On my previous dives with Yamashita-san I remained with her for the entire series of dives. However, the boat filled up with so much wakame that Sendo-san had to bring Reiko and I back to the harbor. He then returned to the dive site for the Ama and more wakame. The two Ama filled over 10 bags in less than two hours.
After the dive, Yamashita-san displayed her catch (Photo 29). She hung up whole wakame by their holdfasts to dry (Photos 30 and 31). The rest of the wakame was processed for immediate sale. A specialty store had ordered 150 kg (330 pounds) of fresh, wild wakame, which she bagged up after trimming (Photo 32).
Besides trimming the ends (holdfast and upper edges), she cut out the central ‘stipe’ – the stem-like portion of the thallus (see Photos 33 & 34). I was more familiar with the ‘blade’ (leaf-like portion) of wakame, used in soups and salads (see below). However, the stipe can be eaten as well. First, slice it into narrow strips. Second, add a bit of boiling water, then rapidly stir and agitate. The alginates in the kelp create a frothy sauce that is appreciated in Japanese cuisine; it was a little less inviting to my western sensibilities, but okay to eat (see Photos 35-38).
Yamashita-san graciously sent us back to Kyoto with a large bag of fresh wakame and a bundle of dried wakame harvested two days before. We trimmed the fresh seaweed and cut the blades into smaller pieces, about 15 cm (6”) on each side. Tossing the blade into boiling water changed the kelp immediately from a golden brown to a bright green. A quick rinse in freshwater and it was ready to be served in either miso soup or a seaweed salad – good with vinegar or a sesame dressing (see Photos 39-41 and Video 4).
We shared the fresh wakame with our family and neighbors. I was later able to share some of the dried wakame with my tea class teachers and classmates. It was much appreciated by all. Thank you Yamashita-san!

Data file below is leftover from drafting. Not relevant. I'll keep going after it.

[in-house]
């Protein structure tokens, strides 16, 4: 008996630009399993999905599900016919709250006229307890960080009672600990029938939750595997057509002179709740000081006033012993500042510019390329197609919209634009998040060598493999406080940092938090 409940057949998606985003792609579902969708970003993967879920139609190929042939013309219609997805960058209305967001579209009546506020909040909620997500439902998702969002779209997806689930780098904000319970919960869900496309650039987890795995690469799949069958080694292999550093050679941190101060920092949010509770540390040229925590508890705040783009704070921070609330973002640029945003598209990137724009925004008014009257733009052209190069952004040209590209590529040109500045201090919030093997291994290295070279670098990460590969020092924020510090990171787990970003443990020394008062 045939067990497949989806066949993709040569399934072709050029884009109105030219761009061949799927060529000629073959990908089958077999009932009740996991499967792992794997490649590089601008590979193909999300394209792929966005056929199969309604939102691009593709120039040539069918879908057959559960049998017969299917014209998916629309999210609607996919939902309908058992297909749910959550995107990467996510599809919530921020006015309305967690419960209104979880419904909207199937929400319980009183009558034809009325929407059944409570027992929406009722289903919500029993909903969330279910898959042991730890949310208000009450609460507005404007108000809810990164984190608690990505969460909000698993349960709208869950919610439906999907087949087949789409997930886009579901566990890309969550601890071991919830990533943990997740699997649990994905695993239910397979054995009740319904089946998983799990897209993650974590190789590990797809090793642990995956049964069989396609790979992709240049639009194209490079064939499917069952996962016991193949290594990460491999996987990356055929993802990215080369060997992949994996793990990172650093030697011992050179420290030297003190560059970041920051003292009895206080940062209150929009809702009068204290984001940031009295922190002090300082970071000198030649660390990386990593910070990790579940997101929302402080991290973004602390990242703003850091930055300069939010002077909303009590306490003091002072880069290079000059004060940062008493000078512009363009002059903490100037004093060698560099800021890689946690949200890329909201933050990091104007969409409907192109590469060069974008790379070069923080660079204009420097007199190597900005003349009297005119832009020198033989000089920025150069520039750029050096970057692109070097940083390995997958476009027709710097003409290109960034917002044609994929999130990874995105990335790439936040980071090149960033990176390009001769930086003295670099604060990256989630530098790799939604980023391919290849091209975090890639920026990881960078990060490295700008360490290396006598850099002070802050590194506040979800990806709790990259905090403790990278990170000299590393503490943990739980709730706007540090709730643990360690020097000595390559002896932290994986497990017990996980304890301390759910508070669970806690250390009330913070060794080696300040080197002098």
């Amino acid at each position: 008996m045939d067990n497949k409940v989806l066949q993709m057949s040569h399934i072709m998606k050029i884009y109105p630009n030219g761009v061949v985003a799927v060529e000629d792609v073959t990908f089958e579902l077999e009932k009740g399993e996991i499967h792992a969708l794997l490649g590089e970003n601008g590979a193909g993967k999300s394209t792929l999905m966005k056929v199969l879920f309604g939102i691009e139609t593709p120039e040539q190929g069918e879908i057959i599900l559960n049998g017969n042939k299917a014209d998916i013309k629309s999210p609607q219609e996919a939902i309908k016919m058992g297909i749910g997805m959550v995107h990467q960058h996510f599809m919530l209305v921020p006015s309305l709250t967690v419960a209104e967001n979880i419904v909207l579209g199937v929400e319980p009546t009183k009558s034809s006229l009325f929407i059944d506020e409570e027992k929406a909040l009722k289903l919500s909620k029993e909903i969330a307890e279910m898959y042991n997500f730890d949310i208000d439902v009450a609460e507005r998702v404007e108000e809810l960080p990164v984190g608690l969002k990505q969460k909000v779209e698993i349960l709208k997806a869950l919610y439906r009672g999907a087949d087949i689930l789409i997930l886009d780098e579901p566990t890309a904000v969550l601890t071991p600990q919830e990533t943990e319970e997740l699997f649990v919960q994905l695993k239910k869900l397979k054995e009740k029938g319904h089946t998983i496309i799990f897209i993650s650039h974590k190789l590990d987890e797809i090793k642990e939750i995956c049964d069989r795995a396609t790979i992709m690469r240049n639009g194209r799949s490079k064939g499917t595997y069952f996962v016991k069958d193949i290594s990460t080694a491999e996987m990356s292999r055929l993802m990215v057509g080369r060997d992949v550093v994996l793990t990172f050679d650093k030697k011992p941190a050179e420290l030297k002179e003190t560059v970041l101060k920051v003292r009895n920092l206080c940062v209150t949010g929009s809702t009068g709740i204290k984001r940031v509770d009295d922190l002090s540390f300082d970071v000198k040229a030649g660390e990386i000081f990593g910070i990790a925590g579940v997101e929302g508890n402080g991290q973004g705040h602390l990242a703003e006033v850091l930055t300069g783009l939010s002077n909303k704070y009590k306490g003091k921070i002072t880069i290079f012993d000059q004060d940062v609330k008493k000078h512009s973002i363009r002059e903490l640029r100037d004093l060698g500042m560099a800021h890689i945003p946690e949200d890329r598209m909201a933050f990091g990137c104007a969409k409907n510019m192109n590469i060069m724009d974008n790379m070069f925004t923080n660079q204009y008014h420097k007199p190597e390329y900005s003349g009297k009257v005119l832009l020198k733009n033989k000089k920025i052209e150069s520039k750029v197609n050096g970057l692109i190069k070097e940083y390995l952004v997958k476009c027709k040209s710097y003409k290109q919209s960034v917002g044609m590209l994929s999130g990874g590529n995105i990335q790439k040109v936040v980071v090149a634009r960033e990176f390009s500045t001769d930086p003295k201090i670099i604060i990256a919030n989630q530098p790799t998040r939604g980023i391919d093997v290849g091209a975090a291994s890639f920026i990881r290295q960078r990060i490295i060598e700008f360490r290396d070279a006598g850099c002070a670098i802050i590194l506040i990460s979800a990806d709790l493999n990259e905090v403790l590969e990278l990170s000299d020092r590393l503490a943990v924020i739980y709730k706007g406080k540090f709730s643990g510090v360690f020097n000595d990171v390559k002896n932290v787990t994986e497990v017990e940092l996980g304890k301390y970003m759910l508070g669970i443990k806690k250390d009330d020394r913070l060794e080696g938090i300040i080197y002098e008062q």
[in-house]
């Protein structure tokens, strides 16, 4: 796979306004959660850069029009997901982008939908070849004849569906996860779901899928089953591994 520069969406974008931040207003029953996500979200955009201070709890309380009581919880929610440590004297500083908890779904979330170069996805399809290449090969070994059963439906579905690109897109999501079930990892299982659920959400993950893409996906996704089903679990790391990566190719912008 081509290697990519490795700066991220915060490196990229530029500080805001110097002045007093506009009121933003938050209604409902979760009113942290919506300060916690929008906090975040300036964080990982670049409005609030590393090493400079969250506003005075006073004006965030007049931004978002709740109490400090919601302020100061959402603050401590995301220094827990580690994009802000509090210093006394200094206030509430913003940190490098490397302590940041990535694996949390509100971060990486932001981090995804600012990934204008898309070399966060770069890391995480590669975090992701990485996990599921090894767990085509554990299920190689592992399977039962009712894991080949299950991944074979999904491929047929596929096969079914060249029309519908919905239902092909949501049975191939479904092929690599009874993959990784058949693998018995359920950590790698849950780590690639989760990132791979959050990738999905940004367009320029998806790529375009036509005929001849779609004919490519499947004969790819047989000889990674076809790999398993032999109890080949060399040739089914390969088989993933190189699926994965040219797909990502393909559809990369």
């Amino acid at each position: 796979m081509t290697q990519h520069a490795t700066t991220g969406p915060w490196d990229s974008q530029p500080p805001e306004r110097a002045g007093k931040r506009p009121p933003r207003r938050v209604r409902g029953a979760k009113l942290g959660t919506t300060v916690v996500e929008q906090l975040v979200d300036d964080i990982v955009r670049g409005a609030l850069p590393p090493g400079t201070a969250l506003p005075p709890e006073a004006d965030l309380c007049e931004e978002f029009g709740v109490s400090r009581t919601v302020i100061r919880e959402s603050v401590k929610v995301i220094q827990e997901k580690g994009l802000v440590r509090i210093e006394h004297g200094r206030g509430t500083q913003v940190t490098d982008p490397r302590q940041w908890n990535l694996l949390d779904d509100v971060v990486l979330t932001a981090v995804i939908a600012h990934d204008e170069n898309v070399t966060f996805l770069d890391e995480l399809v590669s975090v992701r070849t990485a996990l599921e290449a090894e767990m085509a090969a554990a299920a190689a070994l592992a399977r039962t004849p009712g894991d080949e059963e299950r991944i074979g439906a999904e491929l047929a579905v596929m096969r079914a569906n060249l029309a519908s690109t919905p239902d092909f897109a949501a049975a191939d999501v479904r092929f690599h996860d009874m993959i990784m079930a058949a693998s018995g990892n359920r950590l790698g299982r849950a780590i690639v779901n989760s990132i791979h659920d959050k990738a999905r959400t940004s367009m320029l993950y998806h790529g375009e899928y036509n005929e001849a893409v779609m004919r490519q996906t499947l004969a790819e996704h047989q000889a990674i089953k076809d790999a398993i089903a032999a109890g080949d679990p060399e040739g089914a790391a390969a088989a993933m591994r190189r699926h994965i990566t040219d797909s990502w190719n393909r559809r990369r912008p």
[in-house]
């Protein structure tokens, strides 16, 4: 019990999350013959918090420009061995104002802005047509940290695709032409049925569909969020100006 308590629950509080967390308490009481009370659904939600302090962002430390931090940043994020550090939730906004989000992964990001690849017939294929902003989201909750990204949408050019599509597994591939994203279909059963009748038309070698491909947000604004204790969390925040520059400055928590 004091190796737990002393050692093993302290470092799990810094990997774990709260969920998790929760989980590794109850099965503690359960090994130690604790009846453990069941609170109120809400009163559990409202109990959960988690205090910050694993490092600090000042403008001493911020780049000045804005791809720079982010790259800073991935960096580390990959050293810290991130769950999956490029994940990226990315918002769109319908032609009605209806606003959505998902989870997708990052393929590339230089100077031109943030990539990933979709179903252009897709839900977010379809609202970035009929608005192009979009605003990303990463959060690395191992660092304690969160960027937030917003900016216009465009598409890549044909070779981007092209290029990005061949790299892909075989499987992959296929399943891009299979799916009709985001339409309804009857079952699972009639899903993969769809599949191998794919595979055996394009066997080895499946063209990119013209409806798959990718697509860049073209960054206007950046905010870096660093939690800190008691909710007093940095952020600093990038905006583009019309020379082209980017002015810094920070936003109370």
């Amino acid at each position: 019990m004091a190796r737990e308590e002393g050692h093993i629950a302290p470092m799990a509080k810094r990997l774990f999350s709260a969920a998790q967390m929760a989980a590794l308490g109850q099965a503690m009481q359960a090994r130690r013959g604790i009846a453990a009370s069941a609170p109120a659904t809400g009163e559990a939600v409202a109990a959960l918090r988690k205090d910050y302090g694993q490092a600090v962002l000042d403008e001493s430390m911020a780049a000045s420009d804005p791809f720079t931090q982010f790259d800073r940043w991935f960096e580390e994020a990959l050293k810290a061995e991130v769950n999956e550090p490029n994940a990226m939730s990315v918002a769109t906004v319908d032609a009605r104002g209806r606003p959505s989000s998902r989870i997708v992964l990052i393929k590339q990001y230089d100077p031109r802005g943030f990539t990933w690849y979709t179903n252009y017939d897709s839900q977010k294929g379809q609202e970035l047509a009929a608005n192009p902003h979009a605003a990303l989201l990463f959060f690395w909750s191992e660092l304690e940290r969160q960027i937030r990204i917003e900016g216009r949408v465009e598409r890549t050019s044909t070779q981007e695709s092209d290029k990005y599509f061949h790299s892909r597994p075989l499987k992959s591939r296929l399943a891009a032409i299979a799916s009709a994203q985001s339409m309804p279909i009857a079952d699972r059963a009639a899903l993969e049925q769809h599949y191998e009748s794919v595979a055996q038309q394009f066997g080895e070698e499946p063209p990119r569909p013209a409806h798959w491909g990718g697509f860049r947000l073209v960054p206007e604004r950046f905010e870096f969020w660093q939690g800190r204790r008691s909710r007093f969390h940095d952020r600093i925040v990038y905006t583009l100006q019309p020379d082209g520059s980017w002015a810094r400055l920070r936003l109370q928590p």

Wakame is the second most important seaweed in the Japanese diet, with recent annual harvests of 50,000-67,000 tonnes (data from 2010 and 2005, respectively). However, modern Japanese eat less seafood today than in the past, and the same is true of wakame. In 1976, Japan harvested 147,000 tonnes of wakame. At that time, wild wakame made up 13.6% of the total. In 2005 only 4.5% of the total was from wild wakame.
Wakame, like other kelp, prefers cool temperatures. They grow rapidly under the right conditions, but deteriorate in warmer waters. By late spring and early summer, the blades become degraded and essentially die back. Thus, they are an ideal catch for Ama at the start of the year. Moreover, their spores will give rise to new growth in the fall, which sustains the wild population.
Although we visited on the last day of the wakame harvest, these Ama were not ready for a holiday. The next day, March 16, was the opening for awabi (abalone) season, the most important catch of the year. For the first two days of the awabi season, the Ama of Goza and the Ama of Koshika, the neighboring town, will dive together along their shared border. In this way, they will avoid conflict with their neighbors.
Coming soon: more on seaweeds. We made our own nori using traditional methods in February, and we visited modern nori farms and factories throughout the growing season and the harvest. Hijiki – another wild seaweed – will be harvested at the lowest tide in April by many Ama villages. We plan to be there (Photo 42).
For more on Ama see these earlier posts:
** Seaweeds are not true plants. They lack stems, leaves and roots. Kelps are a group of brown algae (Phaeophyceae, Laminariales) that are relatively large and complex. Their body, or ‘thallus’, consists of a holdfast (root-like) for attachment to the bottom, a stipe (stem-like) that provides support for the main body, and a blade or blades (leaf-like) that make up most of the body of a kelp. Some kelp (but not wakame) have pneumatocysts (air-bladders) to keep their blades closer to the surface where the sunlight is most intense.